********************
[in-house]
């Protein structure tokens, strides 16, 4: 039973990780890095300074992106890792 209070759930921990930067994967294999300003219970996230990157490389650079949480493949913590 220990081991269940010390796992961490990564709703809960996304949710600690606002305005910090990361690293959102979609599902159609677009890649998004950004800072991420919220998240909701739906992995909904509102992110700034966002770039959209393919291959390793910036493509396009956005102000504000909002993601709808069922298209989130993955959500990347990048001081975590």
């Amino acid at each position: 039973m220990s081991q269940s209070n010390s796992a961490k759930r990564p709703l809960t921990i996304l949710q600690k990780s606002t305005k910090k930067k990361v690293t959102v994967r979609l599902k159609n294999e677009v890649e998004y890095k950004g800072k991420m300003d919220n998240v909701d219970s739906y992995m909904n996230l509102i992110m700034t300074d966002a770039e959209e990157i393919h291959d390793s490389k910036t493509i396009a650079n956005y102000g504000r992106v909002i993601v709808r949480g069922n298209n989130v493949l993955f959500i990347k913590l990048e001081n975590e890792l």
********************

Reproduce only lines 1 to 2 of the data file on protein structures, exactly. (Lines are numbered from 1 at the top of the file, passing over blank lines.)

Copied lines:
[in-house]
């Protein structure tokens, strides 16, 4: 039973990780890095300074992106890792 209070759930921990930067994967294999300003219970996230990157490389650079949480493949913590 220990081991269940010390796992961490990564709703809960996304949710600690606002305005910090990361690293959102979609599902159609677009890649998004950004800072991420919220998240909701739906992995909904509102992110700034966002770039959209393919291959390793910036493509396009956005102000504000909002993601709808069922298209989130993955959500990347990048001081975590």